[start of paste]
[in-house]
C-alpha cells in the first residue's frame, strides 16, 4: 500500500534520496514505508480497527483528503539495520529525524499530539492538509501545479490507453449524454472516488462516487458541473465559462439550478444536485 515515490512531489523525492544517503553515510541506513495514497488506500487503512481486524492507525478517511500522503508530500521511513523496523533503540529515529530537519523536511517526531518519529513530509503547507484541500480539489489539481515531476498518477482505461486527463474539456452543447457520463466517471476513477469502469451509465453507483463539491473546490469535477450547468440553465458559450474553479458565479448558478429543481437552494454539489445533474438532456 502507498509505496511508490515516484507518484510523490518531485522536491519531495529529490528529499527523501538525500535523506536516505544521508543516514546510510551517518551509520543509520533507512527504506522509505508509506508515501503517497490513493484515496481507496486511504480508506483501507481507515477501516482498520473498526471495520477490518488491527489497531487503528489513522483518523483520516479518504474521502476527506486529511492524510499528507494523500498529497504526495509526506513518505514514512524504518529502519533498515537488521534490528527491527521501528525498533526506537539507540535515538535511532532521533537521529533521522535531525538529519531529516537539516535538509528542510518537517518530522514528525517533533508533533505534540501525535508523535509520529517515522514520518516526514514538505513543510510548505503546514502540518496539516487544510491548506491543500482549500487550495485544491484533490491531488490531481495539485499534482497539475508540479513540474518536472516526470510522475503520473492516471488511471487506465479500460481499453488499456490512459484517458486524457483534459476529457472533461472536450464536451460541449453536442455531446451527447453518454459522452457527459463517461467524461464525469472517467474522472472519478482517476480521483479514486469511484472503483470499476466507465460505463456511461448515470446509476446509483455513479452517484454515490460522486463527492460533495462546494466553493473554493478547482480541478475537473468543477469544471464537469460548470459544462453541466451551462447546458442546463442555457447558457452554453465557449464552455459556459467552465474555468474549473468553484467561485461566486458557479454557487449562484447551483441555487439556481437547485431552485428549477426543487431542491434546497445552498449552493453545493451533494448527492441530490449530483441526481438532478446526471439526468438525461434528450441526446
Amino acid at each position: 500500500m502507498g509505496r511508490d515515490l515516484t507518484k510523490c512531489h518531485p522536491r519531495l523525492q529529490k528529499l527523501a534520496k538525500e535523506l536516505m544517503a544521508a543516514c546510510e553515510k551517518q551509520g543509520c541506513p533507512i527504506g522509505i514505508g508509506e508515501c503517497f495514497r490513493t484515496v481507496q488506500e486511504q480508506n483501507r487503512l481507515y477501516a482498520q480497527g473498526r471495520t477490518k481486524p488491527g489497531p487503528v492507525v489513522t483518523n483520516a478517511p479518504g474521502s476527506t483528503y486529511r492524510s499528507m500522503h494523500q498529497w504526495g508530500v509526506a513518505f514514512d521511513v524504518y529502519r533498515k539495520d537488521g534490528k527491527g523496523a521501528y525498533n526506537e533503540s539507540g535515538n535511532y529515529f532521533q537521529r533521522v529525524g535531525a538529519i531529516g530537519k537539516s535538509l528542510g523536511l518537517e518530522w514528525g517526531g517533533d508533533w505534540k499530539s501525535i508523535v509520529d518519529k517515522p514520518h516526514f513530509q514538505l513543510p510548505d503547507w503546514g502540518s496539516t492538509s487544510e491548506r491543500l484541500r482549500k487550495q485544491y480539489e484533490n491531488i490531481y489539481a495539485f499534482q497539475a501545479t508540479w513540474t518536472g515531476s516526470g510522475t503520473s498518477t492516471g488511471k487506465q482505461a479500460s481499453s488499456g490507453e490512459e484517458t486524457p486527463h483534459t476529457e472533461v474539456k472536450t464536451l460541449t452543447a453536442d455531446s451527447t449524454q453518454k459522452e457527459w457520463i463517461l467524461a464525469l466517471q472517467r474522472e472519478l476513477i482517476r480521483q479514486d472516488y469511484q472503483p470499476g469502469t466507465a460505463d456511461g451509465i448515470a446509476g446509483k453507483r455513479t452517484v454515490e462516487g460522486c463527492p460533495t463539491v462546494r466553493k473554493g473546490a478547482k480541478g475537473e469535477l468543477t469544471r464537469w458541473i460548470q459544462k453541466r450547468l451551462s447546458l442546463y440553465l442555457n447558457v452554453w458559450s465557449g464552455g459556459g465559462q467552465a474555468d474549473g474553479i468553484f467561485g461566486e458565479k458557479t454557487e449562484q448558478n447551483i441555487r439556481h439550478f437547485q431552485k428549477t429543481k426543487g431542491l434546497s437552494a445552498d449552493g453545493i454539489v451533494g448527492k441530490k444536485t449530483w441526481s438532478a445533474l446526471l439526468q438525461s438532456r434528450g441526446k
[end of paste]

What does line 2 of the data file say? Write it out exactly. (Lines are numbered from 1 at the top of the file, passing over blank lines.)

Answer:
C-alpha cells in the first residue's frame, strides 16, 4: 500500500534520496514505508480497527483528503539495520529525524499530539492538509501545479490507453449524454472516488462516487458541473465559462439550478444536485 515515490512531489523525492544517503553515510541506513495514497488506500487503512481486524492507525478517511500522503508530500521511513523496523533503540529515529530537519523536511517526531518519529513530509503547507484541500480539489489539481515531476498518477482505461486527463474539456452543447457520463466517471476513477469502469451509465453507483463539491473546490469535477450547468440553465458559450474553479458565479448558478429543481437552494454539489445533474438532456 502507498509505496511508490515516484507518484510523490518531485522536491519531495529529490528529499527523501538525500535523506536516505544521508543516514546510510551517518551509520543509520533507512527504506522509505508509506508515501503517497490513493484515496481507496486511504480508506483501507481507515477501516482498520473498526471495520477490518488491527489497531487503528489513522483518523483520516479518504474521502476527506486529511492524510499528507494523500498529497504526495509526506513518505514514512524504518529502519533498515537488521534490528527491527521501528525498533526506537539507540535515538535511532532521533537521529533521522535531525538529519531529516537539516535538509528542510518537517518530522514528525517533533508533533505534540501525535508523535509520529517515522514520518516526514514538505513543510510548505503546514502540518496539516487544510491548506491543500482549500487550495485544491484533490491531488490531481495539485499534482497539475508540479513540474518536472516526470510522475503520473492516471488511471487506465479500460481499453488499456490512459484517458486524457483534459476529457472533461472536450464536451460541449453536442455531446451527447453518454459522452457527459463517461467524461464525469472517467474522472472519478482517476480521483479514486469511484472503483470499476466507465460505463456511461448515470446509476446509483455513479452517484454515490460522486463527492460533495462546494466553493473554493478547482480541478475537473468543477469544471464537469460548470459544462453541466451551462447546458442546463442555457447558457452554453465557449464552455459556459467552465474555468474549473468553484467561485461566486458557479454557487449562484447551483441555487439556481437547485431552485428549477426543487431542491434546497445552498449552493453545493451533494448527492441530490449530483441526481438532478446526471439526468438525461434528450441526446